At the risk of being nothing more than a blathering fangirl of Maryrose Wood, let me start out by saying that reading The Incorrigible Children of Ashton Place series by Maryrose Wood is the most fun I’ve had reading anything in a long, long time. I believe I have my good buddy Stephanie to thank for this, too–I purchased the first book, The Mysterious Howling, a while ago when she alerted me to the fact that it was available very inexpensively for the Kindle. It sat and sat and sat on my Kindle with no attention whatsoever until I needed something light and fun to read while waiting on the arrival of our newest little man, and I thought I’d give it a shot. Well, I was hooked, and no sooner had I finished the first book than I bought the second, The Hidden Gallery, for my Kindle and kept right on reading. You know what happened next–as soon as I finished book two, I bought book three, The Unseen Guest, and finished up the series in short order (well, finished up what’s been published so far, that is). (This–this–is the danger of the Kindle. Instant downloads of series fiction that I really, really want to finish before I forget what happened in the previous book and that is not available at a library within comfortable driving distance? Yes!)
In a nutshell, this series is about one Ms. Penelope Lumley, fifteen year old governess lately come from the Swanburne School for Poor Bright Females to Ashton Place to care for the three unusual wards of Frederick and Constance Ashton. The children, who were given the names of Alexander, Beowulf, and Cassiopeia Incorrigible by Mr. Ashton, are unusual because they were apparently raised by wolves until Mr. Ashton found them in the woods around Ashton Place while hunting. It doesn’t take too long, though, for any discerning reader to determine that there’s much more than meets the eye to this whole scenario, and Maryrose Wood does an impeccable job of feeding the reader just enough details and information slowly and carefully through each of these three stories to leave the reader wanting more. Something that I usually find rather annoying about series fiction–cliffhanger endings–didn’t bother me in the least in this series (see note above about reading such books on the Kindle). And to be fair, each book does tell a complete story, but still, I couldn’t help but want to know more because Wood is such a skillful wordsmith.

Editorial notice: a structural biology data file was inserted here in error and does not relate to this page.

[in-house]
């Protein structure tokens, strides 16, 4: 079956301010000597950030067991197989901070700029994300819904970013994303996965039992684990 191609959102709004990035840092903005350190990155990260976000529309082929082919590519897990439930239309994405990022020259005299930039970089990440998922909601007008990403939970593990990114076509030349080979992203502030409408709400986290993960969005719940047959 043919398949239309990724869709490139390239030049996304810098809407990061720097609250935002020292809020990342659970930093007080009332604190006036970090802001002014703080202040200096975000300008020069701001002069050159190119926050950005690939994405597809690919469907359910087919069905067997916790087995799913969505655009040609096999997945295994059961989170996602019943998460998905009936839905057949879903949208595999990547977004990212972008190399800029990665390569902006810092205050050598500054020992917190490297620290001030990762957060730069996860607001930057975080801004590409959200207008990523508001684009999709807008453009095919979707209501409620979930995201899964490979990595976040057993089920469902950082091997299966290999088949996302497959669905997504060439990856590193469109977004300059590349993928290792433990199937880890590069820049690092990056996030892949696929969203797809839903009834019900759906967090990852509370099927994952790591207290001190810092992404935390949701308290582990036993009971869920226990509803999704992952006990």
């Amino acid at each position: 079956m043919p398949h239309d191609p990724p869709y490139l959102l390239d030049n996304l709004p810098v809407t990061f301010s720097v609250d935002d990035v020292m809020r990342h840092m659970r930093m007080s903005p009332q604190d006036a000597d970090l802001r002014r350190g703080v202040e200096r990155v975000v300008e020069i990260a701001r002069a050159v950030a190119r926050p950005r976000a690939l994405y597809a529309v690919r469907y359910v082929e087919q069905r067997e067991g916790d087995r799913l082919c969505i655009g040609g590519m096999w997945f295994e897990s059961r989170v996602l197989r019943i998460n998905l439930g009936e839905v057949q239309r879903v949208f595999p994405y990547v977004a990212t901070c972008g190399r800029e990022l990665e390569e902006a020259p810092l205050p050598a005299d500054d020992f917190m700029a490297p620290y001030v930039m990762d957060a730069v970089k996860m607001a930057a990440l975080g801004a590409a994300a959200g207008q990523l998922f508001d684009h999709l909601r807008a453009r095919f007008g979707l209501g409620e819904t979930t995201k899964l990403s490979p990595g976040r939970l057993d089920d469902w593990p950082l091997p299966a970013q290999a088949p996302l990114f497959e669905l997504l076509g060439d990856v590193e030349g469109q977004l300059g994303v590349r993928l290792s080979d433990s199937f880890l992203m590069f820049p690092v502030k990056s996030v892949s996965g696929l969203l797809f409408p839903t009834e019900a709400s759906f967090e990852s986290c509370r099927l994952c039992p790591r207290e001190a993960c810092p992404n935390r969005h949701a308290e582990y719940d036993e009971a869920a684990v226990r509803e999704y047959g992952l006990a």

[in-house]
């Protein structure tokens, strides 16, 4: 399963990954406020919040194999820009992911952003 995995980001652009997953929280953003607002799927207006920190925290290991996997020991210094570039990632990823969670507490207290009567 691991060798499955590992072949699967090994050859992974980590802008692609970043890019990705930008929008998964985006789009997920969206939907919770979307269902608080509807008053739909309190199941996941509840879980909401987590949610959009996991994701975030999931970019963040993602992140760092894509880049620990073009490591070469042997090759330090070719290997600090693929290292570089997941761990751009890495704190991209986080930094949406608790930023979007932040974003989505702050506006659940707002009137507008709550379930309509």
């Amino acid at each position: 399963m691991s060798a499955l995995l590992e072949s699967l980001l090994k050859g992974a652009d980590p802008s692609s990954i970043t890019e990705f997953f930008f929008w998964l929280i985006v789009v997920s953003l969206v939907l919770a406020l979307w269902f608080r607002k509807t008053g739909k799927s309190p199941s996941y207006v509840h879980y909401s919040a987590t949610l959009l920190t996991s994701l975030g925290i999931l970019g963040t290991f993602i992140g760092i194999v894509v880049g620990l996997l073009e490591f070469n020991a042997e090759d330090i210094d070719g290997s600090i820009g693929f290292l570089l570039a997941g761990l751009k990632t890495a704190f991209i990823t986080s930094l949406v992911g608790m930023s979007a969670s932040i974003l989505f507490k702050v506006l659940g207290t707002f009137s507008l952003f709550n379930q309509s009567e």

Why do I love this series so much? Let me count the ways!
- This series contains wry humor, which is my favorite type.
- It also plays delightfully with the English language, and Wood is quite capable of keeping the joke running for a long while. In each book she focuses on one facet of English. In book three, for example, she works the acronyms. There are crazy acronyms galore (although not so many than it’s annoying), and they’re quite funny.
- Penelope Lumley is the perfect blend of perfect governess and teenage girl. She is a “Swanburne girl, through and through,” which means that she’s always prepared and always keeps her wits about her. However, she also has questions about her own life and there’s even a budding romance in book three.
- It’s a mystery! By the end of book two, at least, the magnitude of the mystery begins to unfold, and the reader is left really wanting to know how it’s all going to work out. As I mentioned already, Maryrose Wood is great at casting out a line and reeling in her reader. 😉
- As a homeschooling mother, I recognize myself in the very proper governess, Ms. Penelope Lumley. She makes everything a learning experience, and as I also previously mentioned, the humor is very wry and subtly sarcastic. I love it!
- Ms. Agatha Swanburne, the founder of the Swanburne School for Poor Bright Females, was the Queen of the Pithy Maxim. Many of her sage sayings border on the profound. 😉 This one’s my favorite:
“Busy hands and idle minds have knitted many a sweater; busy minds and idle hands have knitted many a brow.” (from Book Three: The Unseen Guest)